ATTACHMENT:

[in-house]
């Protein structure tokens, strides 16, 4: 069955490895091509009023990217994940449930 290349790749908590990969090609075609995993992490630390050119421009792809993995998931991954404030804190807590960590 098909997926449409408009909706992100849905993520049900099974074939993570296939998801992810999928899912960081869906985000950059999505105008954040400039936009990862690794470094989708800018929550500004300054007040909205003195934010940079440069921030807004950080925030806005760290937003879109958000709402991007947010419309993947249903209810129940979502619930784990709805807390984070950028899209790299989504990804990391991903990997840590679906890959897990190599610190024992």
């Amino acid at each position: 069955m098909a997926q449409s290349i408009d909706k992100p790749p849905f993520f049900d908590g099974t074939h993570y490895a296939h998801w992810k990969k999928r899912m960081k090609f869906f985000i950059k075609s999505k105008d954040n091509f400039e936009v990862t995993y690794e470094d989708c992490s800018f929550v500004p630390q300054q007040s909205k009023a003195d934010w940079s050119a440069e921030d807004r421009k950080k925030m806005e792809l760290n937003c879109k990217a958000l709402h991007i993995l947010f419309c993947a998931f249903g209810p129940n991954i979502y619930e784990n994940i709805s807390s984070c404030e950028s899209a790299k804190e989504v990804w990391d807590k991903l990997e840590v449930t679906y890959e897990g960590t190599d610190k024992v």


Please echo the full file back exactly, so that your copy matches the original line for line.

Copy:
[in-house]
């Protein structure tokens, strides 16, 4: 069955490895091509009023990217994940449930 290349790749908590990969090609075609995993992490630390050119421009792809993995998931991954404030804190807590960590 098909997926449409408009909706992100849905993520049900099974074939993570296939998801992810999928899912960081869906985000950059999505105008954040400039936009990862690794470094989708800018929550500004300054007040909205003195934010940079440069921030807004950080925030806005760290937003879109958000709402991007947010419309993947249903209810129940979502619930784990709805807390984070950028899209790299989504990804990391991903990997840590679906890959897990190599610190024992």
């Amino acid at each position: 069955m098909a997926q449409s290349i408009d909706k992100p790749p849905f993520f049900d908590g099974t074939h993570y490895a296939h998801w992810k990969k999928r899912m960081k090609f869906f985000i950059k075609s999505k105008d954040n091509f400039e936009v990862t995993y690794e470094d989708c992490s800018f929550v500004p630390q300054q007040s909205k009023a003195d934010w940079s050119a440069e921030d807004r421009k950080k925030m806005e792809l760290n937003c879109k990217a958000l709402h991007i993995l947010f419309c993947a998931f249903g209810p129940n991954i979502y619930e784990n994940i709805s807390s984070c404030e950028s899209a790299k804190e989504v990804w990391d807590k991903l990997e840590v449930t679906y890959e897990g960590t190599d610190k024992v």